Sunday, May 11, 2008

'The end of the beginning' (Pentecost homily)

At one point in the dark hours of the Second World War,
the allies had a rare victory in North Africa,
and Winston Churchill, Prime Minister of Great Britain,
described it this way:

“This is not the end;
it is not even the beginning of the end.
But it is, perhaps, the end of the beginning.”

That is a good way to describe this feast of Pentecost—
yes, it is the end of the Easter Season,
but far more, it is the “end of the beginning.”

The beginning of what?
The beginning of the final salvation Jesus has for us.

It helps to recall the meaning of Lent and Easter:
In Lent we acknowledge, we need a Savior.
In Holy Week we see what it took:
his suffering and death.
Easter Day: He rose from the dead!
For 40 days after: He finished preparing the Apostles.
Ascension: He took his seat on the throne of heaven!

So, when we come to Pentecost, everything is ready:
Ready for the Holy Spirit to be the spark of life.

I read something recently, but cannot recall where;
someone made the excellent point
that when our Lord ascended into heaven,
that wasn’t him leaving;
we often refer to when Jesus comes back,
but that’s a misnomer, because he never left!

Instead, Jesus remains here,
and his presence is growing in the world all the time—
the “final coming” is when his presence here is complete:

that’s the real “end” of this world of pain,
and the real beginning of the New Creation.

This is what Saint Paul refers to,
in his letter to the Romans,
when he says “all creation groans.”
Mothers, you understand that;
Paul is talking about “labor pains”:
something beautiful is about to happen,
yet it comes with pain and stress.

This image helps us understand
why things are the way they are.

Why isn’t the world a better place?
We have such abundance, yet so many are in want.

How many thousands have died in Burma,
because a government refused to let in outsiders?
How many children are lost
because they aren’t “wanted”—
because of so-called “choice”?

Why is there no peace in the world…
In our homes? In our hearts?

No, Pentecost was not the end,
not even the beginning of the end—
but it is the end of the beginning—the new Creation.

You and I are that beginning.
We are the New Creation being born.
The groaning, the struggle, that our world goes through—

it happens in our lives and in the Church.

We realize we, too, hardly measure up yet
to being the full Body of Christ.
We have so far to go!

There are so many others yet to be invited,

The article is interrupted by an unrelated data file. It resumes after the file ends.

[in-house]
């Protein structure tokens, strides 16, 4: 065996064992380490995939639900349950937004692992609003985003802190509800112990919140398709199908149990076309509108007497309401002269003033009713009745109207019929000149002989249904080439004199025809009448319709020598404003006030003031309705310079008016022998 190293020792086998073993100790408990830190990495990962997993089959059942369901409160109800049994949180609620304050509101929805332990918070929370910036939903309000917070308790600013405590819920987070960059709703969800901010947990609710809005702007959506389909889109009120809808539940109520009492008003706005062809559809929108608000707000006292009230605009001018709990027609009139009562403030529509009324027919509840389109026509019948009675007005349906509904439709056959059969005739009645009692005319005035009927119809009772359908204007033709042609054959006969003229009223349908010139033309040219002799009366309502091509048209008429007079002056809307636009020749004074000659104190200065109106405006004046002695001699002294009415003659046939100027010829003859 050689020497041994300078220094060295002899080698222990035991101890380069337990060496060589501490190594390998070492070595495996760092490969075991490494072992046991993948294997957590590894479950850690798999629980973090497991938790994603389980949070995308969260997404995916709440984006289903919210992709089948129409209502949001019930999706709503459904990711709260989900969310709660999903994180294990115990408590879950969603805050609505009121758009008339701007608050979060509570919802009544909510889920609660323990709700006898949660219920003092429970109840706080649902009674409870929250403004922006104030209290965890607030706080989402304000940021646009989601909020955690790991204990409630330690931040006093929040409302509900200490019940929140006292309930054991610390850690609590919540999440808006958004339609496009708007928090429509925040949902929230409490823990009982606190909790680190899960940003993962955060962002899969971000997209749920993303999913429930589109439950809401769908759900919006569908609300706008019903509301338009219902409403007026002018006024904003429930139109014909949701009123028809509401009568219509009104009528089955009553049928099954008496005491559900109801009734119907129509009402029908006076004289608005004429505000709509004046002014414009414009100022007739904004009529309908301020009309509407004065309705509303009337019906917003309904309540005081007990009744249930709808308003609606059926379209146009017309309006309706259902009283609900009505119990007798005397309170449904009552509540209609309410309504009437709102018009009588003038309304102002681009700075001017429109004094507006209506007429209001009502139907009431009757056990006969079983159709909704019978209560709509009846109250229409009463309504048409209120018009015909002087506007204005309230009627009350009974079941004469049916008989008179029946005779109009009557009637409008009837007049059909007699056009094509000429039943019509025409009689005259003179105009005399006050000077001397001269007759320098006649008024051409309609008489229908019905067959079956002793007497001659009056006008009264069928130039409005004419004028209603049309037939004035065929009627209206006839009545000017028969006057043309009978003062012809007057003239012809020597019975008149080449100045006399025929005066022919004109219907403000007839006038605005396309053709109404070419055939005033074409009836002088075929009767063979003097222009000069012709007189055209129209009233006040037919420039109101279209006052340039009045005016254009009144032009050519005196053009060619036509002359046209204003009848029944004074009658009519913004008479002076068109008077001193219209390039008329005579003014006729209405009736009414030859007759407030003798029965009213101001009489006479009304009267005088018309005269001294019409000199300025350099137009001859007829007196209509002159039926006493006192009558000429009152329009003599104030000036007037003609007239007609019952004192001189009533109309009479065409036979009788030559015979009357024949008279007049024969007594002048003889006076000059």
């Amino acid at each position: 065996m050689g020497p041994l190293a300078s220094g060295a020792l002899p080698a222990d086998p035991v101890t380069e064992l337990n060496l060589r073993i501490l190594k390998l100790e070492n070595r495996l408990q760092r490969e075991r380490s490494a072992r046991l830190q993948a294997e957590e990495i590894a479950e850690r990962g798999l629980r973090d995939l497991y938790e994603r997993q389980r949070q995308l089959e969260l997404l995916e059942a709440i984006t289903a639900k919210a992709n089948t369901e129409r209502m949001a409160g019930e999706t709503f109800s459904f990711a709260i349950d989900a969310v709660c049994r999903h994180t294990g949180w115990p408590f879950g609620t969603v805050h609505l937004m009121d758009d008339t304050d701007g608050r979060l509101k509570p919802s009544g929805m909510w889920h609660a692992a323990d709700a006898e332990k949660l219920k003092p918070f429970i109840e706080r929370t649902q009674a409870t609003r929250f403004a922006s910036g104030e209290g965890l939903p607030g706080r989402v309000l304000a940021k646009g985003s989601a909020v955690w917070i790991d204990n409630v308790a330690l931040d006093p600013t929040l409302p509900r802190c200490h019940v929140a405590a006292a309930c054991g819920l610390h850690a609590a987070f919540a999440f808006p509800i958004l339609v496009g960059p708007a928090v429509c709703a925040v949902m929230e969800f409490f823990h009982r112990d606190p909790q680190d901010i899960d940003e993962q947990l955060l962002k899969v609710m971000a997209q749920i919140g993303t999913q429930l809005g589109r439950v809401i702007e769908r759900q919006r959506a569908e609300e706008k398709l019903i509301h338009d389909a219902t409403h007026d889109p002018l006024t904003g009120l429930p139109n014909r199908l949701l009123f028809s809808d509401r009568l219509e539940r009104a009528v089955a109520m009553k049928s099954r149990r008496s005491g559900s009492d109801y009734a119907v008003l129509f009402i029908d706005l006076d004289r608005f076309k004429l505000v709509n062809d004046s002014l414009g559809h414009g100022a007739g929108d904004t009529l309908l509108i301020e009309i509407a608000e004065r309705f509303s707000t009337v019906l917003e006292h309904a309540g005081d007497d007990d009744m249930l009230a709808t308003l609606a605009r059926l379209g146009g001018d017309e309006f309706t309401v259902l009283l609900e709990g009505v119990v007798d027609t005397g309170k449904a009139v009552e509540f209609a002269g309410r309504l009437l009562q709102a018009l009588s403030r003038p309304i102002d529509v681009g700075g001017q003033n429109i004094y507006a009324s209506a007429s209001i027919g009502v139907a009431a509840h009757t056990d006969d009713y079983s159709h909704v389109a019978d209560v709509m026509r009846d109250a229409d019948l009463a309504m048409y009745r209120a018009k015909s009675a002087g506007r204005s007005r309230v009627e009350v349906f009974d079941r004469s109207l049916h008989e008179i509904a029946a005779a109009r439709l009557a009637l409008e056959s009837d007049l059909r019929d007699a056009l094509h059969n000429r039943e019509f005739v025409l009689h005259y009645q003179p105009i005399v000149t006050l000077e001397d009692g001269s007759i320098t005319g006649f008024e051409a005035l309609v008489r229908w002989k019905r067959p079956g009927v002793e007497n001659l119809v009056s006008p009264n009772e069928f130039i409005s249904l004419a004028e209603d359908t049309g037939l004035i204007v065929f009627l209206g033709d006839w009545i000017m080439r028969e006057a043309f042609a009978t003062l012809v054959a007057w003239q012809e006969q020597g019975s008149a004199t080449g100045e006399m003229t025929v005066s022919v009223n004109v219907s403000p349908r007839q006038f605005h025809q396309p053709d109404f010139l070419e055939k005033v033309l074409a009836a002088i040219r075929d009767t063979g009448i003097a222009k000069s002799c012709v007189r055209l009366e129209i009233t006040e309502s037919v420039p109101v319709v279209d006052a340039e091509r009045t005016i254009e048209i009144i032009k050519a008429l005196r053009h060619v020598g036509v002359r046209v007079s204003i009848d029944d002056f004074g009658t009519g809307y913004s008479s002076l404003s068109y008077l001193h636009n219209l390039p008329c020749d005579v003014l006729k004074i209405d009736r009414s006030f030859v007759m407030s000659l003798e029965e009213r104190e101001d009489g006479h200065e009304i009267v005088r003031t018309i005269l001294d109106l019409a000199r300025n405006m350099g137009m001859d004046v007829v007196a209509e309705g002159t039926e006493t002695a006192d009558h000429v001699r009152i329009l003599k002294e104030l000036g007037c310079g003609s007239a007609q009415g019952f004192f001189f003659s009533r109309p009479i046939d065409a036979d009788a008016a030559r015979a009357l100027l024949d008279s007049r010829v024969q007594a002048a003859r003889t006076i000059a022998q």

Yet to be drawn into the Life of Christ.

But next week, we will have an opportunity for that.
We will have a weekend celebrating the Eucharist.
Beginning Friday morning, we’ll have 40 Hours,
the Eucharist on the altar at St. Mary—
taking the place of exposition in St. Clare Chapel.

Then, next Sunday, after the Noon Mass,
We’ll have a procession with the Eucharist,
From St. Mary to St. Boniface,
Through the streets of our city.

What inspires us? The Holy Spirit!
What will we pray for?
“‘Lord, send out your Spirit,
and renew the face of the earth’—
starting here, in Piqua!”

Of all the mysteries of our Faith,
the Eucharist sums up all that we believe
and all that we hope to be.
The Eucharist starts as ordinary bread and wine.
You and I are that bread and wine.

But Christ is not content with that.
He takes us in his hands,
He lifts us up to the Father,
And calls down the Holy Spirit on us,
that we may become…the Body and Blood of Christ!

When Father Tom, Father Ang, and I,
carry the Eucharist in the monstrance through Piqua,
realize: that’s what each of us is meant to do,
with our lives: we are the “monstrance,”
the vessel that carries Jesus Christ,
and shows him to the world!

We kneel in adoration before the Eucharist—
rightly so, for this is Jesus, our Savior.
See, also, in the Eucharist what he has destined for us:
we become his Body, our lives are caught up in his;
we are the New Creation, united with Christ forever!

It seems so far away.
But we are only at the end of the beginning.


Anonymous said...

Thank you for another wonderful reflection. The fact that "[w]e have so far to go!" to transform this world to kingdom is sometimes daunting. My own Pentecost reflection this morning focused on the gift of fortitude, which helps us to forge ahead in our efforts to transform the world when the task seems too difficult. My reflection is posted on my blog here:

Anonymous said...

What do you mean that "we" become the Body and Blood of Christ?

Unknown said...

Thanks for reposting, Father!